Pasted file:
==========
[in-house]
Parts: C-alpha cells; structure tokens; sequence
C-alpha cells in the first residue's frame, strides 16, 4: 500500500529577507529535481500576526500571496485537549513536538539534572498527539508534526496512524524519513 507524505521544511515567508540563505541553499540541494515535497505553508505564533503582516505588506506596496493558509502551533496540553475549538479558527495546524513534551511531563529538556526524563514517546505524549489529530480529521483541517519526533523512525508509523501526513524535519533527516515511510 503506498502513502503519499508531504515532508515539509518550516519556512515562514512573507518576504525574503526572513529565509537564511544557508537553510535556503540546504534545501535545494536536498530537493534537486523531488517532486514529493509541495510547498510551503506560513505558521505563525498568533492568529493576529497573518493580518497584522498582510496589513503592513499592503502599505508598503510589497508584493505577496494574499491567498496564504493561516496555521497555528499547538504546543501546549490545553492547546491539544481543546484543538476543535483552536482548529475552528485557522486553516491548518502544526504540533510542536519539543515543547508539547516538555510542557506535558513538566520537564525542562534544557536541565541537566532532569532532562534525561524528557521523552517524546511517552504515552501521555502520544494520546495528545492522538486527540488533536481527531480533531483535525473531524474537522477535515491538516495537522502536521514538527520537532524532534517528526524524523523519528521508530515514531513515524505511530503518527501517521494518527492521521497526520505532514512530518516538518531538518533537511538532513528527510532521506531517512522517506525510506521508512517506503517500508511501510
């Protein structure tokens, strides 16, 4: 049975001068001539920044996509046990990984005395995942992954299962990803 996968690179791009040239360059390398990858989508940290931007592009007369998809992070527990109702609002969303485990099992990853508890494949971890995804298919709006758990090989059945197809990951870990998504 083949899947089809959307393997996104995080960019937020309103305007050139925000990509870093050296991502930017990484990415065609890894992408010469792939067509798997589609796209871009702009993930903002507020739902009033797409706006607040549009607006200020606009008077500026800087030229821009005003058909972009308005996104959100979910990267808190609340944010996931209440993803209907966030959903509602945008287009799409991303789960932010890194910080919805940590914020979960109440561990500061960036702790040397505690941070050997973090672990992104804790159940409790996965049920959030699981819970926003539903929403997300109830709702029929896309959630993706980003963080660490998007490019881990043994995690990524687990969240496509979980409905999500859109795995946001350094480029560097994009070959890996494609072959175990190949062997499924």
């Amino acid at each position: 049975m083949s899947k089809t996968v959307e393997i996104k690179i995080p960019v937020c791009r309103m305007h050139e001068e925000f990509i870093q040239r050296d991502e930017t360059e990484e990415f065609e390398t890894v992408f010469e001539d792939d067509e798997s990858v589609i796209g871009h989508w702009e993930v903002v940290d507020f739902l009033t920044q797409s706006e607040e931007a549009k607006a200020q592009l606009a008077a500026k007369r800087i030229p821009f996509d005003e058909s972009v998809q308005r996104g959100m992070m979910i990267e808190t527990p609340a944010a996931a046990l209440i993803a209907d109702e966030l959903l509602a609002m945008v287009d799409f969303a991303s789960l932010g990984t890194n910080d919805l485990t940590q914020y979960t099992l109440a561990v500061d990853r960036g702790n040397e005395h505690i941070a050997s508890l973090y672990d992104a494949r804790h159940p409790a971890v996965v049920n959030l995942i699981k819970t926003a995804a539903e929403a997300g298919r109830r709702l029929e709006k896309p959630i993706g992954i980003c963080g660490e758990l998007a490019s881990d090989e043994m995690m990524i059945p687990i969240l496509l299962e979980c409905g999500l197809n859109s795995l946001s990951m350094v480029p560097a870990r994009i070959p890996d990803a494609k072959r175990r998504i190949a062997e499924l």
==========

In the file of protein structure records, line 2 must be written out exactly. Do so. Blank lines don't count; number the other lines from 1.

Parts: C-alpha cells; structure tokens; sequence